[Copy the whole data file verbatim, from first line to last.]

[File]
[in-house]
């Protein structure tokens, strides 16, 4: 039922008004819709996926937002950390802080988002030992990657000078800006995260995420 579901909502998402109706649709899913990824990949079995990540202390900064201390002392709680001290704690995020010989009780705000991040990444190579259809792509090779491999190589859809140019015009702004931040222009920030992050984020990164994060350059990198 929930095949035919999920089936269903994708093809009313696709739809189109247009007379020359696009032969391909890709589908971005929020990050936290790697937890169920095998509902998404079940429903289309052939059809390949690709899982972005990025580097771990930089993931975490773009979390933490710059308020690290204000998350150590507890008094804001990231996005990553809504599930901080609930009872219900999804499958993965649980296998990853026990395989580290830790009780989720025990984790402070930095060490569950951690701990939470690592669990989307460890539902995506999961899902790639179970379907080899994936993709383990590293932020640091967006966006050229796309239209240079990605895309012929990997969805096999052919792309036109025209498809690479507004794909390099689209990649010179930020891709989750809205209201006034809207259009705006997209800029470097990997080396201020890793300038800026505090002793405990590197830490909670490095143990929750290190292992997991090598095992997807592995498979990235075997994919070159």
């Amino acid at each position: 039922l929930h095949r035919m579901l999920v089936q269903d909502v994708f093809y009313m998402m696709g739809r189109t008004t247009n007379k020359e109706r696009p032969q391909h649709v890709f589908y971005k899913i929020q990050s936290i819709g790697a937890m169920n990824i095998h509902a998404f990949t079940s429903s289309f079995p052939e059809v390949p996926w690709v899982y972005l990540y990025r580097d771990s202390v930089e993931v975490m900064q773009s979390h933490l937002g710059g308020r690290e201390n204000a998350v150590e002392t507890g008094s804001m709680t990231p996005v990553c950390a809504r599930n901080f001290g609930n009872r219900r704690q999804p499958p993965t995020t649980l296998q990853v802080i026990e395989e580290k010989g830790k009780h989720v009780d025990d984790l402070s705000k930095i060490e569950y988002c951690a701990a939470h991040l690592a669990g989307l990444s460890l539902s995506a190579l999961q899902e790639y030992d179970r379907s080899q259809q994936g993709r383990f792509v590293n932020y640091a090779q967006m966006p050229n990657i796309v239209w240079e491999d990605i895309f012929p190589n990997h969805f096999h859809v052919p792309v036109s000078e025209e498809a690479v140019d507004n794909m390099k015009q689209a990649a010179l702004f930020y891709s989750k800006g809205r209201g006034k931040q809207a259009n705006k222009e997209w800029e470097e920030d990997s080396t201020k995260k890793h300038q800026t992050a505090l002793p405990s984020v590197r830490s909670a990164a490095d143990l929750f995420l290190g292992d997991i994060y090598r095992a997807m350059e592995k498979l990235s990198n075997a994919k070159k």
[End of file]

[in-house]
């Protein structure tokens, strides 16, 4: 039922008004819709996926937002950390802080988002030992990657000078800006995260995420 579901909502998402109706649709899913990824990949079995990540202390900064201390002392709680001290704690995020010989009780705000991040990444190579259809792509090779491999190589859809140019015009702004931040222009920030992050984020990164994060350059990198 929930095949035919999920089936269903994708093809009313696709739809189109247009007379020359696009032969391909890709589908971005929020990050936290790697937890169920095998509902998404079940429903289309052939059809390949690709899982972005990025580097771990930089993931975490773009979390933490710059308020690290204000998350150590507890008094804001990231996005990553809504599930901080609930009872219900999804499958993965649980296998990853026990395989580290830790009780989720025990984790402070930095060490569950951690701990939470690592669990989307460890539902995506999961899902790639179970379907080899994936993709383990590293932020640091967006966006050229796309239209240079990605895309012929990997969805096999052919792309036109025209498809690479507004794909390099689209990649010179930020891709989750809205209201006034809207259009705006997209800029470097990997080396201020890793300038800026505090002793405990590197830490909670490095143990929750290190292992997991090598095992997807592995498979990235075997994919070159």
């Amino acid at each position: 039922l929930h095949r035919m579901l999920v089936q269903d909502v994708f093809y009313m998402m696709g739809r189109t008004t247009n007379k020359e109706r696009p032969q391909h649709v890709f589908y971005k899913i929020q990050s936290i819709g790697a937890m169920n990824i095998h509902a998404f990949t079940s429903s289309f079995p052939e059809v390949p996926w690709v899982y972005l990540y990025r580097d771990s202390v930089e993931v975490m900064q773009s979390h933490l937002g710059g308020r690290e201390n204000a998350v150590e002392t507890g008094s804001m709680t990231p996005v990553c950390a809504r599930n901080f001290g609930n009872r219900r704690q999804p499958p993965t995020t649980l296998q990853v802080i026990e395989e580290k010989g830790k009780h989720v009780d025990d984790l402070s705000k930095i060490e569950y988002c951690a701990a939470h991040l690592a669990g989307l990444s460890l539902s995506a190579l999961q899902e790639y030992d179970r379907s080899q259809q994936g993709r383990f792509v590293n932020y640091a090779q967006m966006p050229n990657i796309v239209w240079e491999d990605i895309f012929p190589n990997h969805f096999h859809v052919p792309v036109s000078e025209e498809a690479v140019d507004n794909m390099k015009q689209a990649a010179l702004f930020y891709s989750k800006g809205r209201g006034k931040q809207a259009n705006k222009e997209w800029e470097e920030d990997s080396t201020k995260k890793h300038q800026t992050a505090l002793p405990s984020v590197r830490s909670a990164a490095d143990l929750f995420l290190g292992d997991i994060y090598r095992a997807m350059e592995k498979l990235s990198n075997a994919k070159k």